Relevant to assets, there is a Medicaid Look-Back Period in which a state’s Medicaid agency reviews all past asset transfers within 60-months (30-months in California) from the date of one’s long-term care Medicaid application. During this timeframe, which immediately precedes one’s date of application, Medicaid scrutinizes all asset transfers to ensure none were gifted or sold for less than fair market value. Violating this rule results in a Penalty Period of Medicaid ineligibility. Due to the “look back”, a long-term Medicaid applicant may be required to provide financial documentation for the past 5 years. California no longer has a Look-Back Period for asset transfers made on or after 1/1/24. While the state still has a “look back” for assets transferred prior to this date, it will fully be eliminated in July of 2026. Learn more.
Some states use electronic databases to verify, or cross verify, assets and ensure all assets were revealed on the application. For example, New York has an Asset Verification System (AVS) that electronically verifies financial accounts and real estate owned by aged, blind and disabled Medicaid applicants by exchanging information with local and national financial institutions and public records databases. (An individual in the aged, blind and disabled category could be applying for the state’s Regular Medicaid program, long-term Home and Community Based Services, or Nursing Home Medicaid). The system also considers Medicaid’s 5-year Look-Back Period and looks for financial accounts that were closed during the 5 years immediately preceding the date of one’s Medicaid Nursing Home application. Furthermore, AVS searches for possible transfer of assets that were in violation of the “look back”. This includes searching for the sale or transfer of any real estate. While the state currently does not have a Look-Back Period for Community Medicaid, the program through which long-term Home and Community Based Services are provided, the state plans to implement one no earlier than March 31, 2024.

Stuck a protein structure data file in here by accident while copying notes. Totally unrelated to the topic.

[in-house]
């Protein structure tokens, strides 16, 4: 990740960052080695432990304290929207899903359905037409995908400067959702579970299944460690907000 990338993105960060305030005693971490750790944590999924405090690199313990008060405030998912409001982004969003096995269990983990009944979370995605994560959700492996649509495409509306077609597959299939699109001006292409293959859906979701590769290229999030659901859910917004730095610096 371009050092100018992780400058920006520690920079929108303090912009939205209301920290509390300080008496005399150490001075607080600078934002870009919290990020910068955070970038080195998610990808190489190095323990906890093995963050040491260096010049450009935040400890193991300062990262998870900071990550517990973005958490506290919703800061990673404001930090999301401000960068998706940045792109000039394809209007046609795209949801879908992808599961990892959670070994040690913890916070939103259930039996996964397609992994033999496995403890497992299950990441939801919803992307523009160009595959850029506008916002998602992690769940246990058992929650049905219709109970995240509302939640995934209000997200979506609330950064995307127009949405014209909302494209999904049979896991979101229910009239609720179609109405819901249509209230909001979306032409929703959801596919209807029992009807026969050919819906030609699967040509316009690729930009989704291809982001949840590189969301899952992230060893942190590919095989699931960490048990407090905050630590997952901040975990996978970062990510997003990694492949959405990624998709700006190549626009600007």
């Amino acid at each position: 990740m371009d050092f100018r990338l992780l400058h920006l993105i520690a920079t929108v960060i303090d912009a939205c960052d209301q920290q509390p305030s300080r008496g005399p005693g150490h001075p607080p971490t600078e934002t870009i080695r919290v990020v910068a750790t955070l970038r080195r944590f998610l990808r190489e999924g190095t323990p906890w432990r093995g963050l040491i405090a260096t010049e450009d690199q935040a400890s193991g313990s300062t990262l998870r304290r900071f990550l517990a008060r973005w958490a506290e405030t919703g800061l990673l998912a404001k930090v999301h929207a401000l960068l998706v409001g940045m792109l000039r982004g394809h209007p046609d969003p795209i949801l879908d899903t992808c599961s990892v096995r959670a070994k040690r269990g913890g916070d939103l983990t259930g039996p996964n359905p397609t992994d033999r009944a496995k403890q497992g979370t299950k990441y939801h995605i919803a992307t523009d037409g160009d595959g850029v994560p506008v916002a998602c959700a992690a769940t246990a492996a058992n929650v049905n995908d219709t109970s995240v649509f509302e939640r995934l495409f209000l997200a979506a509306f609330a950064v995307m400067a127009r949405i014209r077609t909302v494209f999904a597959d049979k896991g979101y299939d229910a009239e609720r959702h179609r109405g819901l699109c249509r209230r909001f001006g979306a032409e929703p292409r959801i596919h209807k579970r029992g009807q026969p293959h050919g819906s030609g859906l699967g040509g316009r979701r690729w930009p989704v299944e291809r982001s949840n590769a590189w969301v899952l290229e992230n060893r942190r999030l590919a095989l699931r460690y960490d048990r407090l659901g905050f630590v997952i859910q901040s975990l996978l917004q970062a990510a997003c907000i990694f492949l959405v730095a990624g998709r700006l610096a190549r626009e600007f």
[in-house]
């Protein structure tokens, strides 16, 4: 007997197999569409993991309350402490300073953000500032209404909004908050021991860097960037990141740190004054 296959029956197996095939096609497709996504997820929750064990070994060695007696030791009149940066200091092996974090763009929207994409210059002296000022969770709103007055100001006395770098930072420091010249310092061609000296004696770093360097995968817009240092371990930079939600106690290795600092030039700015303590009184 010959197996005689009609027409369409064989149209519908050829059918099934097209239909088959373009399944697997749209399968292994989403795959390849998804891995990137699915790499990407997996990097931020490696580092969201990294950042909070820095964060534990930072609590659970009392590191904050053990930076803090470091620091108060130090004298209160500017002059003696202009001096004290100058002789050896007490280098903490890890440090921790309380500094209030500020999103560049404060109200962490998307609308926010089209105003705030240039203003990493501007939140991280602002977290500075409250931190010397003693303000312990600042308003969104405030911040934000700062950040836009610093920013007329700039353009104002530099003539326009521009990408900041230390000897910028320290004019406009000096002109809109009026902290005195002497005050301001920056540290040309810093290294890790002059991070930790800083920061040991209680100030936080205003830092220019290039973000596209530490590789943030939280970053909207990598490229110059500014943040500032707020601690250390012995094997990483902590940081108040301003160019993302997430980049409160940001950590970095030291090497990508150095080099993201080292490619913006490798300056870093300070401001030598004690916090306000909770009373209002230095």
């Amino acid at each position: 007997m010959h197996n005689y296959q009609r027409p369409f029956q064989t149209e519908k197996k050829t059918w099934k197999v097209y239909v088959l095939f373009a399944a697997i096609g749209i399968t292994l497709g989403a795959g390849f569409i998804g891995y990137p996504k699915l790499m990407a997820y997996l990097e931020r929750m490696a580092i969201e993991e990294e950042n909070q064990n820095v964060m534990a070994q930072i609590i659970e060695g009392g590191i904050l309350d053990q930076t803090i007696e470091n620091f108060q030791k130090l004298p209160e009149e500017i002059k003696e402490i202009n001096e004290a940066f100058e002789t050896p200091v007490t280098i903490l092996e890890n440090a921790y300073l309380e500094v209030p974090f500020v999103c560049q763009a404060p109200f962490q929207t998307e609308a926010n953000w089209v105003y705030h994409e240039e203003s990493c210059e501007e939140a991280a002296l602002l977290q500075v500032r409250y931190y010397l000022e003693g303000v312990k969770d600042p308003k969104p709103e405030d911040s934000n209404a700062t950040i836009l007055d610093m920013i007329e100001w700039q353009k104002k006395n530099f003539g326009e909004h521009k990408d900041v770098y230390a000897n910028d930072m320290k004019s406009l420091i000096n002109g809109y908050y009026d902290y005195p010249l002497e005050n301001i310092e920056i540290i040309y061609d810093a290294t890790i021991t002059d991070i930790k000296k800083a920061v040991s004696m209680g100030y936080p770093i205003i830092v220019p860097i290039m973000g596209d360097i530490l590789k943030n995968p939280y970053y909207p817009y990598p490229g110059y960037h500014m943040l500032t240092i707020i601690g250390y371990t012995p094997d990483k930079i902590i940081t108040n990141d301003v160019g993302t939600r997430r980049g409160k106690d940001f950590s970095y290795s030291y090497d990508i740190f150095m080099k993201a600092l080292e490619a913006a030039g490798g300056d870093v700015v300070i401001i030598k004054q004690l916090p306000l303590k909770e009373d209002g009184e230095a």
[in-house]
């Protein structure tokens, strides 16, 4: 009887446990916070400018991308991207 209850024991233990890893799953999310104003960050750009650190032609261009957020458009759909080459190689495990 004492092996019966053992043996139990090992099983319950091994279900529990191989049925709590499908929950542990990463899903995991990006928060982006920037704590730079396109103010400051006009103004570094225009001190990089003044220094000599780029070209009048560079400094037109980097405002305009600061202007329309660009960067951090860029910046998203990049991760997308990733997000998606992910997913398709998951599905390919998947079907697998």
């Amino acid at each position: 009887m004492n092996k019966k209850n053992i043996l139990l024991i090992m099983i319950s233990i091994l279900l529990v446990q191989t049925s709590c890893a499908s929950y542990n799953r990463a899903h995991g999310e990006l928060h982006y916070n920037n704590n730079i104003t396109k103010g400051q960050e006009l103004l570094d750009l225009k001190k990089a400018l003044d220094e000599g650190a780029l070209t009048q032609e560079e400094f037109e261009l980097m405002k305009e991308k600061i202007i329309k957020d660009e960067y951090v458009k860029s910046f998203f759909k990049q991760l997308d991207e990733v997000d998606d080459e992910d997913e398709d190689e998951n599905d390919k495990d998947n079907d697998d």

What if My Income or Assets Are Higher than I Reported?
Medicaid applicants should never knowingly report income and / or assets as lower than they are. Doing so is a serious offense, and in fact, is illegal. In addition to potentially being convicted of a felony charge, there are several other possible consequences to lying on a Medicaid application. Persons can be punished with jail time, receive a significant fine, be required to repay Medicaid for the medical / long-term care expenses for which it paid, lose their Medicaid benefits, and never be able to qualify for Medicaid again.
Do My Income and Assets Have to Be Verified Again for Redetermination?
Yes, income and assets have to be verified again for Medicaid Redetermination. After initial acceptance into the Medicaid program, redetermination is generally every 12 months. The redetermination process is meant to ensure the senior Medicaid beneficiary still meets the eligibility criteria, such as income and assets. In some cases, electronic verification systems may be used during annual redeterminations to ensure that the requirements are still being met, and in other cases, the beneficiary may be required to provide documentation of proof.